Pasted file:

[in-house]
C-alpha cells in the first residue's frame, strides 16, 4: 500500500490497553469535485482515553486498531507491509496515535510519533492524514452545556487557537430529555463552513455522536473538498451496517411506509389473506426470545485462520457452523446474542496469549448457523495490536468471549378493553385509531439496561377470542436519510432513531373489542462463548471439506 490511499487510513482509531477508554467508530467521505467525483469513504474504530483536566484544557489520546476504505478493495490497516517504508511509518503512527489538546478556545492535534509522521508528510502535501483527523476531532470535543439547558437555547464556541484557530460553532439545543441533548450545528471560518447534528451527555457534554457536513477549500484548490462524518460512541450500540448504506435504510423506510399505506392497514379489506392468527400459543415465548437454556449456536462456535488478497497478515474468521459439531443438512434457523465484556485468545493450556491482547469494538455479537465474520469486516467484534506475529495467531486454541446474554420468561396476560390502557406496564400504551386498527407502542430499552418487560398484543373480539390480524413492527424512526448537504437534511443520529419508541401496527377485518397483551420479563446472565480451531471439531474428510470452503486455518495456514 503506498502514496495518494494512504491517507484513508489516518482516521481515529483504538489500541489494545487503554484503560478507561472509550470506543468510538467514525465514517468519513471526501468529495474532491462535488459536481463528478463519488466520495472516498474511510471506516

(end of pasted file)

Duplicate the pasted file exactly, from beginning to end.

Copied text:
[in-house]
C-alpha cells in the first residue's frame, strides 16, 4: 500500500490497553469535485482515553486498531507491509496515535510519533492524514452545556487557537430529555463552513455522536473538498451496517411506509389473506426470545485462520457452523446474542496469549448457523495490536468471549378493553385509531439496561377470542436519510432513531373489542462463548471439506 490511499487510513482509531477508554467508530467521505467525483469513504474504530483536566484544557489520546476504505478493495490497516517504508511509518503512527489538546478556545492535534509522521508528510502535501483527523476531532470535543439547558437555547464556541484557530460553532439545543441533548450545528471560518447534528451527555457534554457536513477549500484548490462524518460512541450500540448504506435504510423506510399505506392497514379489506392468527400459543415465548437454556449456536462456535488478497497478515474468521459439531443438512434457523465484556485468545493450556491482547469494538455479537465474520469486516467484534506475529495467531486454541446474554420468561396476560390502557406496564400504551386498527407502542430499552418487560398484543373480539390480524413492527424512526448537504437534511443520529419508541401496527377485518397483551420479563446472565480451531471439531474428510470452503486455518495456514 503506498502514496495518494494512504491517507484513508489516518482516521481515529483504538489500541489494545487503554484503560478507561472509550470506543468510538467514525465514517468519513471526501468529495474532491462535488459536481463528478463519488466520495472516498474511510471506516